A lot of attention from around the country will be focused on what sort of Budget Union finance minister Pranab Mukherjee presents on Friday, especially whether he begins the necessary work of bringing down the fiscal deficit to more tolerable levels.
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Far less attention has been traditionally paid to the state of state finances. That’s a pity, because what really matters when it comes to assessing the financial stability of a country is the consolidated fiscal deficit of the Centre and the states. So the new study on state finances released by the Reserve Bank of India on Monday is a timely reminder that state governments, too, have seen budget imbalances grow after the economic downturn.
The budgeted gross fiscal deficit of the states as a percentage of total state gross domestic products is 3.2. That’s twice the actual level of 2007-08, and when added to the Central deficit, gives us a national fiscal deficit of at least 10% of gross domestic product. That’s too high for comfort.
There are other strands of worrisome news. State debt has grown faster than output and many states have budgeted for revenue deficits this fiscal. Such deterioration in public finances at the state level comes after improvement through much of the last decade, which allowed the states to meet most of the fiscal fitness goals recommended by the 12th Finance Commission even before the targeted 2008-09.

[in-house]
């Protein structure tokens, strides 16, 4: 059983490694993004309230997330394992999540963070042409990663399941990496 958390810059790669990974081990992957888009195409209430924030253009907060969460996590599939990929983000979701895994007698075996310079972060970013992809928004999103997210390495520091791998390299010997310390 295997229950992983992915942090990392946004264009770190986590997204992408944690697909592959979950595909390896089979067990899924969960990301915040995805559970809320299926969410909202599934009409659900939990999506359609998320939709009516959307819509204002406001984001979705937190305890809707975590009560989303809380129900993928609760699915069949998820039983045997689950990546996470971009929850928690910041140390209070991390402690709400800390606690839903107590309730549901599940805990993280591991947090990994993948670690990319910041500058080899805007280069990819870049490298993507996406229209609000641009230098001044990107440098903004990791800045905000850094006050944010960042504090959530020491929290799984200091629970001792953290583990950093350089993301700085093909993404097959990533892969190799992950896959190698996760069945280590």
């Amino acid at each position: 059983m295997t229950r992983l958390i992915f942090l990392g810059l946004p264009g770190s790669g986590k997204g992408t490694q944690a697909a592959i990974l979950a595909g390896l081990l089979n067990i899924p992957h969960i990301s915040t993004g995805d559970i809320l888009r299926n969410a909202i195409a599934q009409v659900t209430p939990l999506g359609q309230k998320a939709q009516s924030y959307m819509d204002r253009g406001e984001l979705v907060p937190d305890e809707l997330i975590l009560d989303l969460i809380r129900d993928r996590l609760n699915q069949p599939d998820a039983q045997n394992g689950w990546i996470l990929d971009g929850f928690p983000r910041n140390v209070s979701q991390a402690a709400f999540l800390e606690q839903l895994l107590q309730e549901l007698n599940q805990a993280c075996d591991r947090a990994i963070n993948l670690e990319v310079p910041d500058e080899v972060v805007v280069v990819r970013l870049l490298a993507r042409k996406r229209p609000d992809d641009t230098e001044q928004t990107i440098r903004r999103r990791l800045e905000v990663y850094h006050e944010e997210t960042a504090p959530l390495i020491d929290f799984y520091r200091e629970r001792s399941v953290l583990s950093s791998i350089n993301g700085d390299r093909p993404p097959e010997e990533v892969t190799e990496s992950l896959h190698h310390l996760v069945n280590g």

There are very clear macroeconomic reasons why the states must give company to the Centre in trying to get their finances in order from the next fiscal. But there are some issues of political economy as well.
The states already live in the fear that the introduction of the single nationwide goods and services tax will hurt their revenues. Stressed finances could add to these fears— however irrational they are— and thus become a major roadblock to what is perhaps the most important reform measure on the table right now.
A federal system such as ours needs well-governed and financially stable states. There were huge improvements in state finances till recently. It is time to get back to the path of prudence.
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